As I mentioned, I’ve constantly been exposed to visual culture; my father was one of the first 3D designers in Poland. I was doing graphic design for a long time and got commissioned for a fantastic exhibition, still in Poland, where all the post-digital artists were invited. My task was to create the perfect poster for this exhibition. My options were to do exactly what I was used to doing or to try something completely different. So I called my father and said, “Hey, I’ve got two weeks to do a special poster; how can I do this in 3D?” and he advised me to use Blender, which was not as advanced as it is today. I started learning it, and I realized how many possibilities CGI gives, from designing the product, making images that look like photography, to creating uncanny worlds. I fell in love with the many opportunities it is giving, and at that point, I didn’t have people around to work with. I feel like this is the only medium that doesn’t require an entire team to create.
We noticed that you use CGI to create uncanny, fantasy worlds, which is not a photographic approach and makes this usage more interesting. You also obviously realize that CGI has a less important impact on the environment than a traditional shoot. Were you conscious of that when you started CGI or did it come later?
No, this knowledge came later. When I started, I didn’t know how photoshoots were produced in studios, and also, I wasn’t aware that brands were sending all the products that might be thrown away in the end. So, all those things and my philosophy came along with years of working, but at the beginning, I wasn’t aware; I just wanted to try a new medium.
So there was first the feeling, then the rational ?
How did you develop your uncanny style?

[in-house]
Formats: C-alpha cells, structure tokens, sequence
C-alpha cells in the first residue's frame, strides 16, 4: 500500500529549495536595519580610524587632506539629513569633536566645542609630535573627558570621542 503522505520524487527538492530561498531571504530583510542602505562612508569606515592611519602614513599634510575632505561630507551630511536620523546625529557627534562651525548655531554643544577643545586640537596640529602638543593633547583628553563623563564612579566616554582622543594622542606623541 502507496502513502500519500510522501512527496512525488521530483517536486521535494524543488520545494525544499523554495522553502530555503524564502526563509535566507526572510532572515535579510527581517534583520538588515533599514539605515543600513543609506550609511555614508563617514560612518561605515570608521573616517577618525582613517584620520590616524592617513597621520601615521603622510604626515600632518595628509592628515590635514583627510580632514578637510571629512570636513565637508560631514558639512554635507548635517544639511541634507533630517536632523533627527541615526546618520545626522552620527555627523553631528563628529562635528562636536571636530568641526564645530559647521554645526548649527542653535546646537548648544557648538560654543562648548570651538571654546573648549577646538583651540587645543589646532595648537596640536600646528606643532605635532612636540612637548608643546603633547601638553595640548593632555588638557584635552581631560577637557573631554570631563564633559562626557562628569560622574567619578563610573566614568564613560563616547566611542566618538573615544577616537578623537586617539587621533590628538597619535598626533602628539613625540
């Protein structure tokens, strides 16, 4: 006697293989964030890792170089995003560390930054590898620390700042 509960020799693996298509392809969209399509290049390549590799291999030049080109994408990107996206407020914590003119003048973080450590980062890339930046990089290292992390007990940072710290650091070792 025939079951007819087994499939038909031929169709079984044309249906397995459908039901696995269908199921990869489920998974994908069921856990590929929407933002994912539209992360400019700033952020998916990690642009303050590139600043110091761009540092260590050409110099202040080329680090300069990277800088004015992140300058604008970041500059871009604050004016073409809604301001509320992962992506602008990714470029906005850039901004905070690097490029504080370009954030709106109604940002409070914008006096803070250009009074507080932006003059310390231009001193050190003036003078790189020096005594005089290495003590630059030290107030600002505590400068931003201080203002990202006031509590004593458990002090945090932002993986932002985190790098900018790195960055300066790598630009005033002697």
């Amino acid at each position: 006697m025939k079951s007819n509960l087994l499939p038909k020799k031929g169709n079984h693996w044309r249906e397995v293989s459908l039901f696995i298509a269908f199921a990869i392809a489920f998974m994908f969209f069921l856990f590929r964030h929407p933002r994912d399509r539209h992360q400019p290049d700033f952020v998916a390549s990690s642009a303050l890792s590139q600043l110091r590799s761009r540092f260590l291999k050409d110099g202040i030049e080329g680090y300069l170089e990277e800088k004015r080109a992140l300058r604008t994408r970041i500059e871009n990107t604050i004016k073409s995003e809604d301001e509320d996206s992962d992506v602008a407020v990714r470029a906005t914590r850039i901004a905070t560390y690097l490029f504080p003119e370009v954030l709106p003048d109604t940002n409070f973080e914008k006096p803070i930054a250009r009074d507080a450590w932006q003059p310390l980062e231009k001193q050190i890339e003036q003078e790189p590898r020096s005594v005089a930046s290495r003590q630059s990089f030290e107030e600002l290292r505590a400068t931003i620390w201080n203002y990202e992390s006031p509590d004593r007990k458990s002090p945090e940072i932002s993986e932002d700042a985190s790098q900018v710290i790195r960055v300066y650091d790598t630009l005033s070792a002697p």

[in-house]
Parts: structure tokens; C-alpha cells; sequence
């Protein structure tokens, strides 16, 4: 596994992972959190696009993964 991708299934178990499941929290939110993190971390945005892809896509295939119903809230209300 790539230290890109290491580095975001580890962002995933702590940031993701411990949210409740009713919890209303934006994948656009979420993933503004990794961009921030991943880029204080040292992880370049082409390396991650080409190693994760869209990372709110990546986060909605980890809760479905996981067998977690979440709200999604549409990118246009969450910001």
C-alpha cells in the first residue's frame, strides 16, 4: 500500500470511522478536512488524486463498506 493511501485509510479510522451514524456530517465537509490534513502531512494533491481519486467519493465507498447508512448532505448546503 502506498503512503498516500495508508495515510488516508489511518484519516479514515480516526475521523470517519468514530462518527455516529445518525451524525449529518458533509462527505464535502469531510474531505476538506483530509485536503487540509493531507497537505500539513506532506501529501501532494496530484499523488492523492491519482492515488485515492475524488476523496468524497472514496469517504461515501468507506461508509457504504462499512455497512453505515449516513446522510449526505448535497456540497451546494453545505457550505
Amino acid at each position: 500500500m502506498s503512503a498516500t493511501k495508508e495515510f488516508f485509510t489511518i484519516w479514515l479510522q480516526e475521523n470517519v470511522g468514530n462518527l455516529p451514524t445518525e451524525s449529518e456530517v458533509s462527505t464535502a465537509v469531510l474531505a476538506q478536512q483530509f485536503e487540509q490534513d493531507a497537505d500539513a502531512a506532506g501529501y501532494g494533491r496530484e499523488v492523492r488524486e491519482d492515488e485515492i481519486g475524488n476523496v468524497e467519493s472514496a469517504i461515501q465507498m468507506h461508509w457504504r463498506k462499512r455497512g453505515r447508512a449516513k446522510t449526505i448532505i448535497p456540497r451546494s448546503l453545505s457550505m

One of my first editorials was with Novembre magazine, and there was clear visual communication, visual style; I was amazed by this. And I grew up being influenced by architects such as Zaha Hadid or fashion designers like Iris Van Herpen, so I’ve always been attracted to those organic, beautiful shapes. That’s how it worked.
So organic architecture has a great influence on you?
Yes, and I forgot to mention that I was majoring in architecture in high school; it made me very aware of what I was doing; in Poland, it’s possible to attend creative high schools. It meant that there were days on which we focused solely on drawing and had art history classes in our program. I grew up looking at the architecture industry and exploring architects, and one of my favorite ones was Zaha Hadid, who I mentioned before. Most of all, it gave me drawing skills. Knowledge of architecture is part of our culture, and even if I’m not doing any architectural projects now, it influences me a lot.
What about your creative process, when you are not on the editorial side but on the side of business requests. How do you go from the request to the brief to the delivery ?